Salt making was an important industry due to the close connection of salt with fishing. The first salt produced on Cape Cod was made by evaporating sea water placed in large boilers over fire. This was the process during the Revolutionary War, but the quantity obtained was not very large and used a great deal of wood for the constant fires. The salt works that were built after the war consisted of large wooden “vats” for solar evaporation of sea water. Each vat could be entirely covered by a movable hipped-roof as protection from dews and rains.
Salt was made in various places along the shores of Buzzards Bay, the first one by Caleb Perry on the southwest side of a large salt pond known as Eel Pond in Monument Beach. The most extensive works were on Mashnee Island, built in the early 1800’s but destroyed by the hurricane of 1835. The last of the salt works were at Back River, Monument Beach, and owned by Reuben Collins.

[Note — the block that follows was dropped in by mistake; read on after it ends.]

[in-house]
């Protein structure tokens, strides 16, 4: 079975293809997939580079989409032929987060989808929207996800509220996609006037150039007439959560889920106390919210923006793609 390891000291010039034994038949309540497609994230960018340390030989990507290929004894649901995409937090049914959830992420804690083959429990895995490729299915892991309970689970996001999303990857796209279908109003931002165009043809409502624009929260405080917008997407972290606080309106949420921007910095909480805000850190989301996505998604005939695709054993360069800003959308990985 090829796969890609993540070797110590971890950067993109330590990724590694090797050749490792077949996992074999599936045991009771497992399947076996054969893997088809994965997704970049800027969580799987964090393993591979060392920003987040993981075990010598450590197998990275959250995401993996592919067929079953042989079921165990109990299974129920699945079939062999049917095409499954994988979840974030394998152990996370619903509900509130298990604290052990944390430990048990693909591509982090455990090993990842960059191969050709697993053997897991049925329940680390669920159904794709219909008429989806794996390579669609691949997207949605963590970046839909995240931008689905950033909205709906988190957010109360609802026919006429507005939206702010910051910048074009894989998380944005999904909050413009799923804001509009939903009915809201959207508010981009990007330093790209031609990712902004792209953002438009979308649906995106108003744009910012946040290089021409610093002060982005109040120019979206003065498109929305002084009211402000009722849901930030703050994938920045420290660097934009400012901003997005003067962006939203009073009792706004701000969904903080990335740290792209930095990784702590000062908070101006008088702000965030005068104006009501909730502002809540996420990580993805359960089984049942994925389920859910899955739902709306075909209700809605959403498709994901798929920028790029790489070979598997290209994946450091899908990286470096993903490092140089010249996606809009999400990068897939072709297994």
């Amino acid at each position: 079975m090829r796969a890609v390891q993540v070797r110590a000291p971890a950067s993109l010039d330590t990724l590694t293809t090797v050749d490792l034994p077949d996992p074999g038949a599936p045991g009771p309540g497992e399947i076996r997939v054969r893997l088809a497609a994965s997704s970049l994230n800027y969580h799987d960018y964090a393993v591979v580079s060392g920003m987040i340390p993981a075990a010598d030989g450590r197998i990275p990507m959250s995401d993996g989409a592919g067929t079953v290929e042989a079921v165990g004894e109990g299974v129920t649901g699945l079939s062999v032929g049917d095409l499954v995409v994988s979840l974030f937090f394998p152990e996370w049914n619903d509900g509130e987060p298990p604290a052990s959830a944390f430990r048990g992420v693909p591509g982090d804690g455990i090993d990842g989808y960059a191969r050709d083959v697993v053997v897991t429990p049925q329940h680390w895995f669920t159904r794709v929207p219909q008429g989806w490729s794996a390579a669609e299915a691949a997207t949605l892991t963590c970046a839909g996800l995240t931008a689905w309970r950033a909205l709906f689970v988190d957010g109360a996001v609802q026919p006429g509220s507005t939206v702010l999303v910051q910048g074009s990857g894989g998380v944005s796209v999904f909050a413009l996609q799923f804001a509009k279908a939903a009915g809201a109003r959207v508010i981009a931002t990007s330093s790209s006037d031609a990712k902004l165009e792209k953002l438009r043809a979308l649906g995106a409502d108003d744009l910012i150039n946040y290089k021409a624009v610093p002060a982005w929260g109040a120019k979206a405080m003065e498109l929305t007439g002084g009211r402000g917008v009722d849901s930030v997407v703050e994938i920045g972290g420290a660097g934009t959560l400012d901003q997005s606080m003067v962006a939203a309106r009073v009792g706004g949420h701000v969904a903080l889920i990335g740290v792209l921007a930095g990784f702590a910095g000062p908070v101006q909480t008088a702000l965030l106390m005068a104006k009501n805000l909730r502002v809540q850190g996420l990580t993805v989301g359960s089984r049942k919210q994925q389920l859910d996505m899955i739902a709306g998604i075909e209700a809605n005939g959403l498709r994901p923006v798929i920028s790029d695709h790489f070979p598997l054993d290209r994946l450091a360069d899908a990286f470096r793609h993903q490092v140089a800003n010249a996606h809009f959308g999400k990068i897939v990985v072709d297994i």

A replica of the salt works was originally built in 1967, then rebuilt in 2000, by the students at the Upper Cape Regional Technical School.
In the spring of 2014 John York and his volunteer crew revitalized the salt works and it can be seen anytime.